Pakistan ought to consider the Denel Dynamics Marlin missile program
March 5, 2024
A mock-up of the Denel Dynamics Marlin

Pakistan ought to consider the Denel Dynamics Marlin missile program


One of the central driving aspects of Pakistan’s armed forces procurement strategy is the need to avoid risks, complications, and added costs where unnecessary. It is for this reason that the vast majority of the country’s defence equipment – including those produced locally – are of foreign (mostly Chinese) origin.

Some are evidently straightforward imports, such as the Burraq unmanned aerial vehicle (UAV) and Barq laser-guided air-to-ground missile, and others are heavily customized and tuned-up off-the-shelf designs, such as the al-Khalid main battle tank (MBT). In exceptional cases, unique designs are developed with heavy Chinese assistance, such as the JF-17 multi-role fighter and potentially the Navy’s new submarine.

To be fair, this is not a bad strategy. A country’s defence requirements are never static, threats will keep changing and requirements will keep escalating. As a result, a developing country with scarce resources for high-tech armaments needs to be very pragmatic in its defence procurement strategies. The prospect of being sunk by a program’s escalating costs and restrained by its delays could be incredibly damaging if the financial cushion to sustain such obstacles are not present.

However, there is a cost to such an approach. It maintains dependency on external suppliers. It threatens disincentives towards domestic development efforts. It pushes the prospect of indigenous work further into the future, and in some cases, threatens to eliminate the incentive to engage in domestic research and development at all. For these reasons it becomes imperative for Pakistan to not take its external suppliers for granted, even in the best of conditions.

Even if the path to buying a readily available solution is present, in some cases it may be a viable practice to trust in the riskier and costlier route. This is especially true in areas that are technologically sensitive in nature, especially for vendors who are looking to maintain dependency in their markets as a means for recurring income, or to keep their cards as close as possible to their chests, so as to ensure enemies do not have access to sensitive information. Others will simply demand a high price for valuable technology and expertise, so as to offset the cost of losing a customer who may use that expertise to develop domestically sourced solutions. Of course, that is assuming the technology transfer is comprehensive.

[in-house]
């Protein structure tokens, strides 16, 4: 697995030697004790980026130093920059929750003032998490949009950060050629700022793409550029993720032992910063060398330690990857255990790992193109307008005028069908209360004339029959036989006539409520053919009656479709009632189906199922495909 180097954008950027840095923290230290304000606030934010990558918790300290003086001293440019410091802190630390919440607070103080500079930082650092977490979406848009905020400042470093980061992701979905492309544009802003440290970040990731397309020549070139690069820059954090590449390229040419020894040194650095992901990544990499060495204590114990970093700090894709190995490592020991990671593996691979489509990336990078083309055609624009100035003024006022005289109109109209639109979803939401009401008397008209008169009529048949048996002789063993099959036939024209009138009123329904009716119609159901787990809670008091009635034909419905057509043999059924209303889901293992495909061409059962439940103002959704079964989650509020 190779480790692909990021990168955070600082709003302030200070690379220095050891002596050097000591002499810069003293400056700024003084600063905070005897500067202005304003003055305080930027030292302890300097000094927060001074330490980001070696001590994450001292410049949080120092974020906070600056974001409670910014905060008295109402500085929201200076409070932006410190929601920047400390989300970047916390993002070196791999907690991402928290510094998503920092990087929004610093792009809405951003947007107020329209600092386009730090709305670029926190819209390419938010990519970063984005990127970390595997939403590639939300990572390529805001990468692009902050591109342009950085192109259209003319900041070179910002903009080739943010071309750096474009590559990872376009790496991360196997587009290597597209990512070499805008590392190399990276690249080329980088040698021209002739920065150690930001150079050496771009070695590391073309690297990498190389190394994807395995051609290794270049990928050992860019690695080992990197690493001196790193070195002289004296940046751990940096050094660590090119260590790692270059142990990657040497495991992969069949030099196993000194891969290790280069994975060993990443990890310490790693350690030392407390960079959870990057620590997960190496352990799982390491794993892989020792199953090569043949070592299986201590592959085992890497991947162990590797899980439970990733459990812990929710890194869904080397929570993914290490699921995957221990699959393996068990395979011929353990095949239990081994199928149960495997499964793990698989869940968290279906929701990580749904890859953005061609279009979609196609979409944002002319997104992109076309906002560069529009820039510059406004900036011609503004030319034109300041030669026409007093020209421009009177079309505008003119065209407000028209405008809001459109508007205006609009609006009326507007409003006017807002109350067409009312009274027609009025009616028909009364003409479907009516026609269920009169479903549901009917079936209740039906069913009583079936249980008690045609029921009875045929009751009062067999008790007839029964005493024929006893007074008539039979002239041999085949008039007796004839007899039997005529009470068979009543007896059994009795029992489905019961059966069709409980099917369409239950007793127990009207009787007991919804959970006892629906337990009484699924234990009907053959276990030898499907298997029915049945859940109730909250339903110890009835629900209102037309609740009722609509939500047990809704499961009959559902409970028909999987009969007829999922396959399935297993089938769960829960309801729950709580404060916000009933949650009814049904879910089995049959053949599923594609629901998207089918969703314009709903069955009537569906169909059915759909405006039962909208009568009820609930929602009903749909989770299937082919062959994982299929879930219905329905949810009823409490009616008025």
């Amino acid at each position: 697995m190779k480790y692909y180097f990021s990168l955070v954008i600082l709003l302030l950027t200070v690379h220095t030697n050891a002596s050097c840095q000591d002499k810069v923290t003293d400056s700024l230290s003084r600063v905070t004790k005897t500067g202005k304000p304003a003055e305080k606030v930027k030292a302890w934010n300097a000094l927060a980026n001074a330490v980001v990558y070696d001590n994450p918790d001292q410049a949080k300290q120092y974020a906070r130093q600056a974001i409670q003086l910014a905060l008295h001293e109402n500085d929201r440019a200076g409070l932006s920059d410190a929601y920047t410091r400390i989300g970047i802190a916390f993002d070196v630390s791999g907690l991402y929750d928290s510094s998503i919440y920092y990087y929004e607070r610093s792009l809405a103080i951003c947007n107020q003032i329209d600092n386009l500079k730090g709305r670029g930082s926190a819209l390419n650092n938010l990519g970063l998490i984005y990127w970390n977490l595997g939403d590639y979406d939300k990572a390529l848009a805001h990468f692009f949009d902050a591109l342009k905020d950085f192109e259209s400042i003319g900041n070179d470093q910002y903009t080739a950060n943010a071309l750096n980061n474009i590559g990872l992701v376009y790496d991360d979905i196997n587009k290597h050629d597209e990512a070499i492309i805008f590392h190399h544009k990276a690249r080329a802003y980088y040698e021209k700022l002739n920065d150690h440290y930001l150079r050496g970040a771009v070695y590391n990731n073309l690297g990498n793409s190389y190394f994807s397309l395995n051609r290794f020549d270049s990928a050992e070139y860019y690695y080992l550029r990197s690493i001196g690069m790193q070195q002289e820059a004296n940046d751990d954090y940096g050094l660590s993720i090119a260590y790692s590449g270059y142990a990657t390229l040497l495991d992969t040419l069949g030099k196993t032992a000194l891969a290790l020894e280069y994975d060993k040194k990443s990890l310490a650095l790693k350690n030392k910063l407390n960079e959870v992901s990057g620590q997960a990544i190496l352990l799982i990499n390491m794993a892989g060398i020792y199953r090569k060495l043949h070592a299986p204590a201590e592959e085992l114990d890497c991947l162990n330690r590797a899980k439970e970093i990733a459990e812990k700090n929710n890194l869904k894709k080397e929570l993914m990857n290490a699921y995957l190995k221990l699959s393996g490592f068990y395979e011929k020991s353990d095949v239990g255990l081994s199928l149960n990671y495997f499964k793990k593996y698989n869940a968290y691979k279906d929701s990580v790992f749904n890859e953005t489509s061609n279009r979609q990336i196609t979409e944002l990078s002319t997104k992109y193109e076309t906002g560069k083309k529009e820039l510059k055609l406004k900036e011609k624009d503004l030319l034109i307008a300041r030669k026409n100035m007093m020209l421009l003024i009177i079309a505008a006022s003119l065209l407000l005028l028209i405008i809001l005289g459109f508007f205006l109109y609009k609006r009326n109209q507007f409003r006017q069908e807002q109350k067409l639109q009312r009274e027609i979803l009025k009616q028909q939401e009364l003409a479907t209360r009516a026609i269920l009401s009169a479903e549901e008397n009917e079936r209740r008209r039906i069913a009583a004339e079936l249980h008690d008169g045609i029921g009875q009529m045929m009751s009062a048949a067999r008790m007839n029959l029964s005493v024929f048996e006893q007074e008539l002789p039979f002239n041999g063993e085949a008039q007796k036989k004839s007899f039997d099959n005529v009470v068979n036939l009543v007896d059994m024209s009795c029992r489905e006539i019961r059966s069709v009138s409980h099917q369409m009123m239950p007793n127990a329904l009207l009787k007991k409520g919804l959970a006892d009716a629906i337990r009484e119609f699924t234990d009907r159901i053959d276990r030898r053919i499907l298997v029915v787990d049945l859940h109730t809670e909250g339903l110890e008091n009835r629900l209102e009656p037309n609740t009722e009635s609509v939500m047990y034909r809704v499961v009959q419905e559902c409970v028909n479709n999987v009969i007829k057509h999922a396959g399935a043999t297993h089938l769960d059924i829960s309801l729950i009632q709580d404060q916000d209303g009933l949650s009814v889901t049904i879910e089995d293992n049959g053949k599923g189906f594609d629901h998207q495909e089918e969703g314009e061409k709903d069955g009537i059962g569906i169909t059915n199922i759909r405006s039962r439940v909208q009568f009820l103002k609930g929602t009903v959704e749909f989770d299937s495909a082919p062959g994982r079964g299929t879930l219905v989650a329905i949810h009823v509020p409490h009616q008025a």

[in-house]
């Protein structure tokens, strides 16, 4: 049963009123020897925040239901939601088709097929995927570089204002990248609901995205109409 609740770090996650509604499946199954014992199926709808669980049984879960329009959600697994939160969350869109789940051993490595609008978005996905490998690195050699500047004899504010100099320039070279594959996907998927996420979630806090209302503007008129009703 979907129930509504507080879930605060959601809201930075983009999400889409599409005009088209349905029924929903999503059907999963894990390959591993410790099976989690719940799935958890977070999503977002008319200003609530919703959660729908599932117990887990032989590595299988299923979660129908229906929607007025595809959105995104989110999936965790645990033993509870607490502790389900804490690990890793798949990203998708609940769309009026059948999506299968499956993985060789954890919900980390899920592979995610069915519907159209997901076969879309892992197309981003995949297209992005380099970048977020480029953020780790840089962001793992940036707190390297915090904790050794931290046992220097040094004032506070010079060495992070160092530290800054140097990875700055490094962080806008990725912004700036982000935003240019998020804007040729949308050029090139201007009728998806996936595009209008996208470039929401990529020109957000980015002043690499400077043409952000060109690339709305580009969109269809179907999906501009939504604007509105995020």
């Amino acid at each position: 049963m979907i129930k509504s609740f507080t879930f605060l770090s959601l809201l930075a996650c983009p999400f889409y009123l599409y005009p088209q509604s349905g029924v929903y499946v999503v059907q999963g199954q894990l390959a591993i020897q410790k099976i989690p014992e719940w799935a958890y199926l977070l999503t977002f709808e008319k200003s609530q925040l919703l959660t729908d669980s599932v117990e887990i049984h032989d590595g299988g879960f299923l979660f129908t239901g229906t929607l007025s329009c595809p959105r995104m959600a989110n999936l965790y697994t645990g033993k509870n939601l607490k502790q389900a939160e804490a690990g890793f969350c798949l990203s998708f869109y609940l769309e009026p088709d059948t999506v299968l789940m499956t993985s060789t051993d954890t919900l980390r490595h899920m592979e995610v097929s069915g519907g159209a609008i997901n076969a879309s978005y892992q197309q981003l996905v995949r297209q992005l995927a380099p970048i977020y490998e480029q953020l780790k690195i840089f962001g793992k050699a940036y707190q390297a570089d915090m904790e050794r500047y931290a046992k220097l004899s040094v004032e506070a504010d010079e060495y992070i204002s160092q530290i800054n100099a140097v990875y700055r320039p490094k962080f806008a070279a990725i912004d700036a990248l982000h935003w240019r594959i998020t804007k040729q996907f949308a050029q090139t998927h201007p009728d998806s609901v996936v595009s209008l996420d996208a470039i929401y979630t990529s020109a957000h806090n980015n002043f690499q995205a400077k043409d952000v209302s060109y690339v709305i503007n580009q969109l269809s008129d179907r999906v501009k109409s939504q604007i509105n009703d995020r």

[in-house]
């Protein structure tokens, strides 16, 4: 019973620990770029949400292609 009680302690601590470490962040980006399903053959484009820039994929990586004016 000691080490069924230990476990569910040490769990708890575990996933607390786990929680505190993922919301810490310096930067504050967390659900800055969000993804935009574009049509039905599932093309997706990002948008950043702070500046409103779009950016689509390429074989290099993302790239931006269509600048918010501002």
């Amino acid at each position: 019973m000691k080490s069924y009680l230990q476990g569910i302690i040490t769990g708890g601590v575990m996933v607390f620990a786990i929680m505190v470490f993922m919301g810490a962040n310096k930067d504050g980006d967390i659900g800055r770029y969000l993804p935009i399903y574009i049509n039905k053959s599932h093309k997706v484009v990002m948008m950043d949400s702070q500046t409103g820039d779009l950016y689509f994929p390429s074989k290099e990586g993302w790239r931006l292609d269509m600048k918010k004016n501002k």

One such area is missile technology for air-to-air and surface-to-air applications. On the surface, it may seem like Pakistan has no shortage of options, at least from China anyways. The SD-10 beyond-visual-range air-to-air missile (BVRAAM) has reportedly emerged as a good solution for use on the JF-17, and the Pakistan Air Force (PAF) could bank on its long-enduring relationship with Beijing to acquire next-generation designs, such as an export variant of the PL-15.

But the truth is that there is no export version of the PL-15, at least for the time being. There probably will be, but that is an assumption, and not necessarily a fact. Not every Chinese system has an export variant. From China’s point of view, the PL-15 would be its premium air-to-air missile, and potentially a valuable asset that ought to be sat on for a few years before made available for export. Meanwhile, India has the nearing prospect of acquiring the MBDA Meteor, a next-generation BVRAAM with a particularly high kill-probability rate. Granted, one can argue that China has a strategic interest to specially equip Pakistan, so as to enable Pakistan to relieve some of the pressure India is trying to apply on China. Even if this were to occur (a possibility), it does not negate the underlying problem – i.e. the fact that Pakistan has to anxiously wait for an external source in order to pursue its own needs. Even if one were to accept this line of reasoning, the prospect of actually sourcing next-generation BVRAAMs domestically would be a much more preferable outcome.

Of course, Pakistan does not have the foundation nor expertise to engage in such a program on its own. But it does have an opportunity to build that necessary groundwork. Fate would have it that there is an experienced vendor in the world willing to develop next-generation air-to-air and surface-to-air missiles (SAM), and to part ways from the technology and expertise used to develop them.

That vendor is Denel Dynamics, a South African firm. In exchange for funding the development of the Marlin, a program seeking to develop next-generation BVRAAM as well as SAM technology and solutions, the end-user could receive a heavy infusion of valuable technology and technology expertise. Above that, the buyer would acquire a design that it could freely integrate and use with the platforms of its choice.

By investing in the A-Darter 5th-generation within-visual-range air-to-air missile (WVRAAM), Brazil was able to push forward with its own seeker and electronic counter-countermeasures (ECCM) technology. It will also produce the A-Darter domestically. At this time, the A-Darter is also in the running for the PAF’s requirement of a 5th-generation WVRAAM for use on the JF-17 Thunder.

The Marlin (as an air-to-air missile) is expected to have a maximum range of 100km. The design’s dual-pulse rocket will also be purposed for SAM applications as well, likely along the trajectory of the Israeli-Indian Barak-8, which will equip various surface combatants in service with India and Israel. Given that Denel Dynamics already has a 60km-range SAM under development (i.e. Umkhonto-R), it is reasonable to project the Marlin SAM to at least begin as a short to medium-range (25-40km) system. But it is important to note that the dual-pulse rocket technology the Marlin uses could be further developed over time, thus opening up the prospect of a medium to long-range (60-90km) system.